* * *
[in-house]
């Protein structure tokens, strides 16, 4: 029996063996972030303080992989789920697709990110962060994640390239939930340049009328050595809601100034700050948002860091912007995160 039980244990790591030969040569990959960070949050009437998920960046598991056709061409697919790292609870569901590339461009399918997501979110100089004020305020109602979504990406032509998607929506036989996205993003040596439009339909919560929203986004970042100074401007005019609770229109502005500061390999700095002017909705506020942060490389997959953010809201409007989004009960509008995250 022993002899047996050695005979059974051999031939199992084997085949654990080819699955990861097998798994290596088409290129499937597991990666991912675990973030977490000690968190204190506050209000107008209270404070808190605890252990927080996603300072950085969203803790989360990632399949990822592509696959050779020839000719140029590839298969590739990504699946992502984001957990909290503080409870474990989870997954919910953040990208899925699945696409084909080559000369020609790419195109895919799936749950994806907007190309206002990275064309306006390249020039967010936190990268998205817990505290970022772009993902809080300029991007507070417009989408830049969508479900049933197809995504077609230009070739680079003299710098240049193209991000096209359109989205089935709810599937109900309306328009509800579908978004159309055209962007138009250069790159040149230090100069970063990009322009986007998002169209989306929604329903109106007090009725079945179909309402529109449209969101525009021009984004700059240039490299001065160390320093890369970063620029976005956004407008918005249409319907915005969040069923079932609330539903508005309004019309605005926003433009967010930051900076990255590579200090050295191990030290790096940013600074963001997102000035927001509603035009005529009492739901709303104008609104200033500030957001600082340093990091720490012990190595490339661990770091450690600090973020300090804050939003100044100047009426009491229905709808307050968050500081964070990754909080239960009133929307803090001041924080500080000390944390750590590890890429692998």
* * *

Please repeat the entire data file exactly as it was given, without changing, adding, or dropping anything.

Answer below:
[in-house]
């Protein structure tokens, strides 16, 4: 029996063996972030303080992989789920697709990110962060994640390239939930340049009328050595809601100034700050948002860091912007995160 039980244990790591030969040569990959960070949050009437998920960046598991056709061409697919790292609870569901590339461009399918997501979110100089004020305020109602979504990406032509998607929506036989996205993003040596439009339909919560929203986004970042100074401007005019609770229109502005500061390999700095002017909705506020942060490389997959953010809201409007989004009960509008995250 022993002899047996050695005979059974051999031939199992084997085949654990080819699955990861097998798994290596088409290129499937597991990666991912675990973030977490000690968190204190506050209000107008209270404070808190605890252990927080996603300072950085969203803790989360990632399949990822592509696959050779020839000719140029590839298969590739990504699946992502984001957990909290503080409870474990989870997954919910953040990208899925699945696409084909080559000369020609790419195109895919799936749950994806907007190309206002990275064309306006390249020039967010936190990268998205817990505290970022772009993902809080300029991007507070417009989408830049969508479900049933197809995504077609230009070739680079003299710098240049193209991000096209359109989205089935709810599937109900309306328009509800579908978004159309055209962007138009250069790159040149230090100069970063990009322009986007998002169209989306929604329903109106007090009725079945179909309402529109449209969101525009021009984004700059240039490299001065160390320093890369970063620029976005956004407008918005249409319907915005969040069923079932609330539903508005309004019309605005926003433009967010930051900076990255590579200090050295191990030290790096940013600074963001997102000035927001509603035009005529009492739901709303104008609104200033500030957001600082340093990091720490012990190595490339661990770091450690600090973020300090804050939003100044100047009426009491229905709808307050968050500081964070990754909080239960009133929307803090001041924080500080000390944390750590590890890429692998």